A revolutionary concept such as "X-Wing" requires innovative approaches to service the technology leap involved in this type of hybrid aircraft. A system for adaptively controlling higher harmonic vibrations generated in the aircraft's rotor system is one area of such a vehicle which faces significant challenges.
Some exemplary harmonic control related patents are listed below:
______________________________________Patent No. Patentee(s) Issue Date Title______________________________________3,102,597 Dress 09/03/63"Method of Second Harmonic Control"______________________________________
Adaptive higher harmonic control (HHC) for rotor aircraft has been attempted before. The prior art approach was a static adaptive control, in which it was assumed that the higher harmonic control or HHC inputs and vibration were related by a steady state system model. The HHC inputs were updated at the beginning of a rotor revolution, a short period of time was allowed for transients to die down (for example, approximately a half revolution) and vibration data was measured.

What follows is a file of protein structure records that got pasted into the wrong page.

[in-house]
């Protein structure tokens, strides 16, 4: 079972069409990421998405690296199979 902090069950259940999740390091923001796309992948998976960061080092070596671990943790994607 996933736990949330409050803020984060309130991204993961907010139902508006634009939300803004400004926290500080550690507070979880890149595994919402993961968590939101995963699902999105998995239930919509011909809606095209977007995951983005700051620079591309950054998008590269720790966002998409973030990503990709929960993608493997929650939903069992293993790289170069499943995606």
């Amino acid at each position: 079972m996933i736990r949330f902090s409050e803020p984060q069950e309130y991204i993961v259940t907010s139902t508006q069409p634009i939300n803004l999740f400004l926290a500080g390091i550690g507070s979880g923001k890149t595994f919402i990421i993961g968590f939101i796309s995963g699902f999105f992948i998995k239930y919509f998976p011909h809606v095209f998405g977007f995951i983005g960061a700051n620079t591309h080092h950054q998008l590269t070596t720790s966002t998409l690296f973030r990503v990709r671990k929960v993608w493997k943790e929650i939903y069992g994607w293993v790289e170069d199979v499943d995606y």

The change in the HHC input and the change in vibration was used to define an "n×m" matrix of constants relating the "n" vibration signals to the "m" HHC inputs. This so called T-Matrix was then used with a minimum variance control algorithm to select new HHC approximately once per revolution. This is the type of HHC used by Hughes Helicopters, Inc. on the OH-6A aircraft and by Sikorsky Aircraft on the S-76 aircraft.
However, because this prior art approach is based on the assumption of steady state HHC-vibration relationships, this type of controller is not regarded to be appropriate to the X-Wing conversion process.
In contrast, the control approach with which the present invention can be used is a "dynamic control". In this case the relationship between the HHC inputs and vibration is assumed to be that of a dynamic system and, instead of identifying a T-Matrix of constants, the controller identifies coefficients of an appropriate order model and, based on the system so identified, applies corrective control. Vibration and HHC data are processed continuously and updates to the HHC are made as frequently as possible, for example several times in each rotor revolution.